Why Kumail Nanjiani and Hasan Minhaj Think ‘Harold and Kumar’ Deserves More Credit Than It Gets

Harold and Kumar Go to White Castle may not be remembered for its cinematic excellence, but the Kal Penn and John Cho comedy still had a major impact on modern culture. The film broke numerous Asian stereotypes, which is why comedians Kumail Nanjiani and Hasan Minhaj believe it deserves much more credit than it gets.

Kal Penn and John Cho from 'Harold and Kumar Go to White Castle'
Kal Penn and John Cho | Todd Plitt/Getty Images

‘Harold and Kumar Go to White Castle’ was released in 2004

The first of three films, Harold & Kumar Go to White Castle introduced Kumar Patel (Penn) and Harold Lee (Cho) as two Asian-American best friends. The stoner roommates — one Indian-American and one Korean-American —  get the munchies one night and become fixated on getting burgers from White Castle.

As they drive around their New Jersey town looking for an open White Castle, Harold and Kumar encounter racist cops, rabid raccoons, studious Asian friends, a cheetah, and a weird version of Neil Patrick Harris (who portrays himself). 

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The film has two sequels — Harold & Kumar Escape from Guantanamo Bay which was released in 2008 and A Very Harold & Kumar 3D Christmas which came out in 2011. Both Penn and Cho have indicated they are interested in doing another sequel, but there are currently no plans in place. 

“We would love to do a fourth movie,” Penn told Variety in March 2020. “John Cho and I text about it all the time. Jon Hurwitz and Hayden Schlossberg — who created and wrote all three movies in the franchise — we all would love to do one. I think we all, thankfully, have the blessing of being really busy right now and want to find the right venue and the right timing.”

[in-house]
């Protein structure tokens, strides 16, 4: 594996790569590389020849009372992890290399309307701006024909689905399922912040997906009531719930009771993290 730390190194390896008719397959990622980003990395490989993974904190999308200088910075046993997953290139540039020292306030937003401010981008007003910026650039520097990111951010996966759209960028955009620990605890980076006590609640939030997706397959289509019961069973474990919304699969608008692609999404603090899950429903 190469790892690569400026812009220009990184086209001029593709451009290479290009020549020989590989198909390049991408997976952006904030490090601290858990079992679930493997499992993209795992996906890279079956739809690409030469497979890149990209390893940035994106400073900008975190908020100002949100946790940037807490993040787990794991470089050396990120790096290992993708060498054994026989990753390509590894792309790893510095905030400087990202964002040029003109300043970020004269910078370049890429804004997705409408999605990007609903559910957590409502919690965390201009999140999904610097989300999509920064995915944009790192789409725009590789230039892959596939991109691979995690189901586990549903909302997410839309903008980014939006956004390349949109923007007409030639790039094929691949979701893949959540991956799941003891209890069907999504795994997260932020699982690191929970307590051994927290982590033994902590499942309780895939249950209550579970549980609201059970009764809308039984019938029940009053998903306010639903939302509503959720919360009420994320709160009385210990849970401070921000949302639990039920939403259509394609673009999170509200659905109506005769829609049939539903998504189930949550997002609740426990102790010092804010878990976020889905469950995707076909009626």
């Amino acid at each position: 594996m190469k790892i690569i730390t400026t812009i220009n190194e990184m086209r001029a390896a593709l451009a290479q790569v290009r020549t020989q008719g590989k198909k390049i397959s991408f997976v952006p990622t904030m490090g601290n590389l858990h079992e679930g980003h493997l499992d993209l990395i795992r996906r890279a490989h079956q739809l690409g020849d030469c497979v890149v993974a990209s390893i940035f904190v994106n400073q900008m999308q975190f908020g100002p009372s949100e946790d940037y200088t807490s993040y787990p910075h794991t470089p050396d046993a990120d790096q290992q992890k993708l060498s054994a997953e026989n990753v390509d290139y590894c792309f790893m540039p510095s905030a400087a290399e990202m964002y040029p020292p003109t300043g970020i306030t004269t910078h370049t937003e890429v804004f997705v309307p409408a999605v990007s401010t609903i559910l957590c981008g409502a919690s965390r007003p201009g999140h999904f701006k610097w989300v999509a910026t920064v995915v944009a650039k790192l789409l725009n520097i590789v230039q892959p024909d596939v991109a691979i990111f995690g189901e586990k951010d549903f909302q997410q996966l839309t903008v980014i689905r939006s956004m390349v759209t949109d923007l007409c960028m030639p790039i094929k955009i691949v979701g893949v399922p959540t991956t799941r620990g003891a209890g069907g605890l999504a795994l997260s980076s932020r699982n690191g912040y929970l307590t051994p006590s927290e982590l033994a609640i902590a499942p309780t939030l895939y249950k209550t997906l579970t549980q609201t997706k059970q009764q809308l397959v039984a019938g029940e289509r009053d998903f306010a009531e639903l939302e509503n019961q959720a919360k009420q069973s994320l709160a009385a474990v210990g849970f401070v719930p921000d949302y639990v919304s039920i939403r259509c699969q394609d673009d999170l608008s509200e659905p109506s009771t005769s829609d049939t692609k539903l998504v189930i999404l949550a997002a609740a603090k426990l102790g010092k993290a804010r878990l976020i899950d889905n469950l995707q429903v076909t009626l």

Kumail Nanjiani and Hasan Minhaj talk about the impact of the film

In a video chat for Variety, reporter Audrey Yap talked to Minhaj, Najiani, Ally Maki, Lulu Wang, and Jon M. Chu about Asian representation in film. When discussing what his first impression of Asian success looked like, Minhaj detailed his experience watching Harold & Kumar Go to White Castle for the first time when he was a freshman in college in 2004. 

“I remember watching the movie, and then being like, ‘Oh, they did it, it’s done,’” said Minhaj. “‘Like that’s all the representation we’re going to see…John Cho, Kal. Like Kal beat me to it, he’s the funny desi guy.'”

The comedian — who’s known for his Netflix series Patriot Act, as well as his roles on The Daily Show and The Spy Who Dumped Me — said that at the time, he was sure the film would be the last mainstream Asian representation he’d see on-screen. But now, 16 years later, he realizes it was actually an important starting point for Asians in cinema. 


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Nanjiani — who stars in a number of popular films, including The Big Sick and the upcoming Marvel movie, The Eternals —  also talked about his first impression of  Harold & Kumar. He noted that he was surprised to see a brown Asian man being represented in such a modern way. 

“It was the first time I’d seen in mainstream American pop-cultural entertainment, a brown guy who didn’t fit any of the stereotypes,” said Nanjiani. “He was a pothead, I had never seen that, but I think that goofy comedy did a lot more than people give it credit for.”